26 thoughts on “Mass Shooter on the Loose in DC”

  1. Three shooters? That makes the most sense as a terrorist attack. But four dead, eight wounded? Only if the terrorists are really, really incompetent, or someone at the Navy Yard was returning fire.

    1. It does make sense if it’s a terrorist attack, and that location makes sense for one, but I can speak from experience in saying that these things spawn reports and speculation of multiple shooters for a while. I would also not be surprised by false “shots fired” alarms for a couple of hours.

      That being said, it looks like they may actually have a second shooter cornered somewhere, so “terrorist attack” seems pretty likely.

      Of course, whether Dear Reader lets anyone call it that is a whole ‘nother question.

  2. Notably that South East DC has lots of shootings. When black men die at night, one or two or three or four at a time, it doesn’t make national news.

    1. Actually, DC has done remarkably well on crime. There were only 88 homicides last year…compared to over 400 during the 80s.

      But you are right. They just had a rough few night with homicides.

  3. I expect this is a terrorist act. Like the Ft Hood shooting. After all there was a recent call for action from AQ Paki.

  4. I’m just chiming in because right now the media seems to be speculating on how armed men got into the installation.

    I have been there, though probably ten years ago. It was pretty much like dozens of similar installations I visited — at least to my recall — where I could check in without my car being searched. Once parked in a visitors lot, a gun could be taken from the trunk and an attack begun. I recall there being a number of low security areas that could have been penetrated easily by an armed person.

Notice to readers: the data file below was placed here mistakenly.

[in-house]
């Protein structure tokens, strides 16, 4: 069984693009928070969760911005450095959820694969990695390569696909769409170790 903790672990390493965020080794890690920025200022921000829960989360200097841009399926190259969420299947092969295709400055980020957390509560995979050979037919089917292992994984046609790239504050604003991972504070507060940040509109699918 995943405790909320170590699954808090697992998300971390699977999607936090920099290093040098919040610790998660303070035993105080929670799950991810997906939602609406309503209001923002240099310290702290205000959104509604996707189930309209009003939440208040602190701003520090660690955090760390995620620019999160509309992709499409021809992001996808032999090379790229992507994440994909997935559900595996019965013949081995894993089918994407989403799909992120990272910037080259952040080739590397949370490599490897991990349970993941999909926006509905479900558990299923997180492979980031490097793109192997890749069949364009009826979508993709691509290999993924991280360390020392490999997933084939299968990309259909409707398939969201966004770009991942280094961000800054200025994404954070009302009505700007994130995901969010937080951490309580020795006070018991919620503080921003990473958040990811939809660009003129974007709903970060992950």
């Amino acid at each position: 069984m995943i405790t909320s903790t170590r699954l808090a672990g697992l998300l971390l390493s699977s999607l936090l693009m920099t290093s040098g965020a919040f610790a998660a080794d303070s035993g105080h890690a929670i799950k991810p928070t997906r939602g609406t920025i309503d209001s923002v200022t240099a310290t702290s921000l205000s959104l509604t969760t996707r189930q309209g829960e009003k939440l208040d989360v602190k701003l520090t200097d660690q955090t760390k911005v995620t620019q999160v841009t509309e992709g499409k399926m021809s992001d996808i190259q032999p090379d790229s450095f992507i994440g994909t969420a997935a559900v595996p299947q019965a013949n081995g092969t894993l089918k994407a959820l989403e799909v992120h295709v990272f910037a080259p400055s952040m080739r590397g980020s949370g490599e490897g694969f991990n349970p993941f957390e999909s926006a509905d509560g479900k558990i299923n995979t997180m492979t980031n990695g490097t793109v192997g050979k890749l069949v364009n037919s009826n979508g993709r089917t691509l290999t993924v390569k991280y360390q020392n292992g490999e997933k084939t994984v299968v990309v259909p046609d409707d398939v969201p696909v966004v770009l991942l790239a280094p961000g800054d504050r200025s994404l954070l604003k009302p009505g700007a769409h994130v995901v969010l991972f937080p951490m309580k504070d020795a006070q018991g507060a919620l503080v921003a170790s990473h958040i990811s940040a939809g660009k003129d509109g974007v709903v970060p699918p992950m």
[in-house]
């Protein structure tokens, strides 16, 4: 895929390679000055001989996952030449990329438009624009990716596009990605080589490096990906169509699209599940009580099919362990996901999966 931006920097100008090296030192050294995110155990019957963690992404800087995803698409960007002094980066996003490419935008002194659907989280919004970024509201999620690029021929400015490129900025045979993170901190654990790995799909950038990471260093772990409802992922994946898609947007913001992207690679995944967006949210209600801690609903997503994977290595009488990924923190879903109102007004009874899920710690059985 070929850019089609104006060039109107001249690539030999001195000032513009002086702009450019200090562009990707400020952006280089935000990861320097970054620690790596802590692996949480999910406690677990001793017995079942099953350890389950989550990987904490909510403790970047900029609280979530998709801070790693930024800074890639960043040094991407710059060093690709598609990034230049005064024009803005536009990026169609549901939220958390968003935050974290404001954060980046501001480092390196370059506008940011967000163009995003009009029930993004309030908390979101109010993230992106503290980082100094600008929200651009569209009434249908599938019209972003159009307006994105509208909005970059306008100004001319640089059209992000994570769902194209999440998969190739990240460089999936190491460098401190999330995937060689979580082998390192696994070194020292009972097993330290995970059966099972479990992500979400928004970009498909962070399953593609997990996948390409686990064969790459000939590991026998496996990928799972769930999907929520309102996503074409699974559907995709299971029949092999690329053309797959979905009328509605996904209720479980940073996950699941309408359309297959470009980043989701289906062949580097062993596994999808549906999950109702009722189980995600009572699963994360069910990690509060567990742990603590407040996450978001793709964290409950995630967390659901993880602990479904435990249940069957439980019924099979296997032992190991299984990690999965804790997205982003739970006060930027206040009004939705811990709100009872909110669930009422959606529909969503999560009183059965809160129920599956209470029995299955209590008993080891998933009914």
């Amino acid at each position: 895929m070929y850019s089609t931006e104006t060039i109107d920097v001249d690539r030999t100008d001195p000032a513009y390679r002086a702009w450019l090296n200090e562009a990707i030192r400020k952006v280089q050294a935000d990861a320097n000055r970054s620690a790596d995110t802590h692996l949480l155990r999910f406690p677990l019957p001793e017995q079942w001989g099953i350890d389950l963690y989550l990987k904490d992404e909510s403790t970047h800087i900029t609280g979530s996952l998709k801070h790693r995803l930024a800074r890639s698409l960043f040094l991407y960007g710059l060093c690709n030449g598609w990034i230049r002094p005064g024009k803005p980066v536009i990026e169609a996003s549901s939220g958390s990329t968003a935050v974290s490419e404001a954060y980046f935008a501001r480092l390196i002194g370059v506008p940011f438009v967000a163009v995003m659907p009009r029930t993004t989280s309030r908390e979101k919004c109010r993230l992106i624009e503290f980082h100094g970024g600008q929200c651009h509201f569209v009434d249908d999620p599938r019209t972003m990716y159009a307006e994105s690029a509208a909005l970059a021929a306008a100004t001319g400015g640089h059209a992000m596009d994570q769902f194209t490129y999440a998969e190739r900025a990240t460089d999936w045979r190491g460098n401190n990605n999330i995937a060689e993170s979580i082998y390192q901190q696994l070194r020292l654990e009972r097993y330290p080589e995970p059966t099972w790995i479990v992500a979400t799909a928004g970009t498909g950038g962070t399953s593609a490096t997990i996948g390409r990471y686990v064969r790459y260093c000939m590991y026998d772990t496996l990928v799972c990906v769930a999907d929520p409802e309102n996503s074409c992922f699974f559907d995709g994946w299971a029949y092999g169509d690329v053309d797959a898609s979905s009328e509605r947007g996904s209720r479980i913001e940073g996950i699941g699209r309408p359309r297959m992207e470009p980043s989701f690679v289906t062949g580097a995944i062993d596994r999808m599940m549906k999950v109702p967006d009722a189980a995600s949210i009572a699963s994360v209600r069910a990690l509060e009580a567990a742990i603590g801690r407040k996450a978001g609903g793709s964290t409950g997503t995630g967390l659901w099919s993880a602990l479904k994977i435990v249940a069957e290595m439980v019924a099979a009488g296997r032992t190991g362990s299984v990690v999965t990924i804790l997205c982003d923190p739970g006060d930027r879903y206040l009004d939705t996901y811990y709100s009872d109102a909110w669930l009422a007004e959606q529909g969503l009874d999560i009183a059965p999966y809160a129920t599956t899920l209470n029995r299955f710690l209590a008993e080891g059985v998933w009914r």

1. I can totally talk to this. I am VERY familiar with the area. I used to run there all the time. (as well as ft. McNair) All you need is a driver’s license to get into the grounds. Don’t know about the buildings.

      There is an excellent naval history museum on the grounds that I recommend everyone visits at some point (if access is ever allowed again).

      1. I wouldn’t get too caught up in to how they got into a building.

        Most of the buildings have lock,badges ect on them. However, if it is a maintenance are, motor pool or something along that line it is very easy to get in. If you are in a low/no security area, some people will hold doors for you.

        Also, the reports were saying shots fired from one building to another. It could have been a parking garage….

    1. My thoughts exactly. I’ve never in possession of a gun AND ammo while on base.

  5. What sort of deranged criminal mind would target DC?

    After all, DC probably has the least (legally) armed people per capita in the country able to fight back, with a majority of those people dwelling in isolated, thoroughly gun-free office buildings during a specified day and time period.

    No, doesn’t seem like a recipe for disaster at all.

  6. As I posted on facebook, while sitting in traffic I heard the same news station interview one cop who said the shooter was white, one who said the shooter was black. The one who said he was white said he had an AR15 assault rifle. The one who said he was black said he had a double barrel shotgun.

    Of course, it may be that there are two shooters. But this is a military installation so:

    1) DC Police have no jurisdiction and are not going to be allowed inside.
    2) Federal cops (Likely Park Policy, FBI, DHS, or something from the Military) will respond.
    3) See #1 and #2 above. If it comes from DC Police, dont believe it. They don’t have knowledge. If it comes from the federal goverment, it has a better chance of being true or based on reality).
    4)Everything we hear initially will be wrong.
    5) Traffic was briefly tied up, but I had no problem getting to my office just off the hill. Heck, once I got across the river there was NO traffic going down Independence Ave to the Capitol.